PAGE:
Is this silly, it will probably not work and you mustn’t worry or be disappointed if it doesn’t as I can “just polish it”
Tel. Int 044- (0)1409 281579
I hope the top does work. I love the idea of the contrast between the sides and the top, and I also love the idea of a table which says ‘ made by a human being’ rather than by God like perfection. You are absolutely right in that it is the struggle which is interesting… just as it is the flow which is interesting. We all want polished perfection in our lives, but the truth is that a struggle-free perfection is static and lifeless… and it tends to leave ordinary humans feeling like failures as we can never live up to the demands it makes on us. (I’ve done workshops with a Jungian Analyst whose most famous book is called ‘Addiction to Perfection’! ).
Now that’s what I call hitting the ball back. I had just about give up on the top, we had spent £200 on a new scraper plane that I had hoped would do it, but it didn’t. And I had even told Nev to sand and polish it but you now give me a reason to push on. Perfection is one of the bear traps of fine making. We need to have goals that are clear and the industrial perfect surface is one but as you say it is so dispiriting.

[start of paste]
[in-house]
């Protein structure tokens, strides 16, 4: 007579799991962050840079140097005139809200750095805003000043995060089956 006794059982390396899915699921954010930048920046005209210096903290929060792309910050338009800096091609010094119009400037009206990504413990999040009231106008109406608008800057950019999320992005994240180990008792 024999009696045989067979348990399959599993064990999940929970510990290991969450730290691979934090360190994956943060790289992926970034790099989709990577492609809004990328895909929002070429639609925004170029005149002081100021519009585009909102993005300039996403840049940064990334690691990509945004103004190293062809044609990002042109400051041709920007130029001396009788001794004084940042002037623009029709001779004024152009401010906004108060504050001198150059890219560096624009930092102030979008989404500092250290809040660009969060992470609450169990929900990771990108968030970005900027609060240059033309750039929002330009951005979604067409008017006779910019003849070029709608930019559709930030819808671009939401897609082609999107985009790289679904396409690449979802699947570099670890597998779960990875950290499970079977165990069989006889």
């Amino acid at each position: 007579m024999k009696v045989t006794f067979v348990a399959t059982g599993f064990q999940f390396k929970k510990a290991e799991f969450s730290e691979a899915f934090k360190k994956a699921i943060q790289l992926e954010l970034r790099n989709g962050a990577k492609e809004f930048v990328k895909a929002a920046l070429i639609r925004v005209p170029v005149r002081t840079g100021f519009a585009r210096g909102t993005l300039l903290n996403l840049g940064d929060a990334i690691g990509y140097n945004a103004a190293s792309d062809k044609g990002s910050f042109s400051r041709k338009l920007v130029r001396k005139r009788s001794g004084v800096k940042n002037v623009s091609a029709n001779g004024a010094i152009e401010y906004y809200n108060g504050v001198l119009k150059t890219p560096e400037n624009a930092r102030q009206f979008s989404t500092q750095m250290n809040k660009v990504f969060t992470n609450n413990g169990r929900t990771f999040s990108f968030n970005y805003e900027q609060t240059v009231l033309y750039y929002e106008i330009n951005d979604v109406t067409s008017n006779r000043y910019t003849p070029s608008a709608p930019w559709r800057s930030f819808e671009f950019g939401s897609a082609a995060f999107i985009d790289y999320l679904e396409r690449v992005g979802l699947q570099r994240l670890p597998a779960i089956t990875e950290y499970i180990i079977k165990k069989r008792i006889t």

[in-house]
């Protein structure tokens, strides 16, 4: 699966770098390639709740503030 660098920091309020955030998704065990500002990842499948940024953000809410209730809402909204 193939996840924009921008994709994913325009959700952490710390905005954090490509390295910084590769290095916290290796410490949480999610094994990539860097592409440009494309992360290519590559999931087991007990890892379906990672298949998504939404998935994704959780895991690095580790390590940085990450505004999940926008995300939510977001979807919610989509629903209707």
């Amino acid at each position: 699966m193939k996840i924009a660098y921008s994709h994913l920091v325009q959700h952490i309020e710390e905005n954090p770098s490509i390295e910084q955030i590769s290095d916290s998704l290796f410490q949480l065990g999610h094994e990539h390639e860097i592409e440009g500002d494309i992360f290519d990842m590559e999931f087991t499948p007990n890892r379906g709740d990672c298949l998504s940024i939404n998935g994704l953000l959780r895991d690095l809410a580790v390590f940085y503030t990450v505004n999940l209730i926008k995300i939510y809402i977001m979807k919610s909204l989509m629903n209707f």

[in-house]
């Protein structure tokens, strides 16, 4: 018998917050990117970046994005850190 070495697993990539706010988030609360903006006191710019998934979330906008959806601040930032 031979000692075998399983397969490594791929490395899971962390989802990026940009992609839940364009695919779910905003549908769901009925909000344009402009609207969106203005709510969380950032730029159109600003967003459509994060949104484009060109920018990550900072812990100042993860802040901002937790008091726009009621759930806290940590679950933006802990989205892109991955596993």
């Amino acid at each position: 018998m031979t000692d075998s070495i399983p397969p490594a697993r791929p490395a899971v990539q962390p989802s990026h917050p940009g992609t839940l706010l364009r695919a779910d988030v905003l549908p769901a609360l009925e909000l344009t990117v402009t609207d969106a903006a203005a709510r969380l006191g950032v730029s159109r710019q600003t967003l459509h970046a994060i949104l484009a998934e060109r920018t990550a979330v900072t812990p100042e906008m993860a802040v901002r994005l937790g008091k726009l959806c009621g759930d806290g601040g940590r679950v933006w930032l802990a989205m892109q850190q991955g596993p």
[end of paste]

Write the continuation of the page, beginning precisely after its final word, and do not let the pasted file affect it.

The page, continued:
Its is interesting you mention Jung I am attempting to assemble a series of seminars for my students on design and Jung “collective unconscious” comes up as a rationale within my discussion for timeless work. The kind of design that transcends the fashion or style of the age. Not that I know much about Jung but what I know seems to fit with my general understanding. I will try to pull this one back you have inspired me